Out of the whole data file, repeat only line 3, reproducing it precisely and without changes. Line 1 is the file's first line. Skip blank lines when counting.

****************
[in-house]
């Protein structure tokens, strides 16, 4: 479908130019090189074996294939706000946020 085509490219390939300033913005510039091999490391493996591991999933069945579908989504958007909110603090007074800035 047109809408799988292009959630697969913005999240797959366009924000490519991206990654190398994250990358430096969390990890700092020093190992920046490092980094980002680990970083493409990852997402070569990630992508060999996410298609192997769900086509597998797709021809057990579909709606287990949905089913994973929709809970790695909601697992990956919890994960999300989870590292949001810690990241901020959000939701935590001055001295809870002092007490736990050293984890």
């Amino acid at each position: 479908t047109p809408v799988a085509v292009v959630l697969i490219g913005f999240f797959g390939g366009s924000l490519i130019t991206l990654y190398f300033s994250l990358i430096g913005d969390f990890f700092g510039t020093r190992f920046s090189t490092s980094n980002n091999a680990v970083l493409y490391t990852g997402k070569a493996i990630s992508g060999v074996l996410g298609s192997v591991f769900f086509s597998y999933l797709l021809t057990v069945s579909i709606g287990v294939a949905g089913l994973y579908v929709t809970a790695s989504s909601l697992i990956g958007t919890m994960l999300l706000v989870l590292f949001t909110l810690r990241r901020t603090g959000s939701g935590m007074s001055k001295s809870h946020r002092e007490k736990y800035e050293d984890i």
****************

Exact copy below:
């Amino acid at each position: 479908t047109p809408v799988a085509v292009v959630l697969i490219g913005f999240f797959g390939g366009s924000l490519i130019t991206l990654y190398f300033s994250l990358i430096g913005d969390f990890f700092g510039t020093r190992f920046s090189t490092s980094n980002n091999a680990v970083l493409y490391t990852g997402k070569a493996i990630s992508g060999v074996l996410g298609s192997v591991f769900f086509s597998y999933l797709l021809t057990v069945s579909i709606g287990v294939a949905g089913l994973y579908v929709t809970a790695s989504s909601l697992i990956g958007t919890m994960l999300l706000v989870l590292f949001t909110l810690r990241r901020t603090g959000s939701g935590m007074s001055k001295s809870h946020r002092e007490k736990y800035e050293d984890i």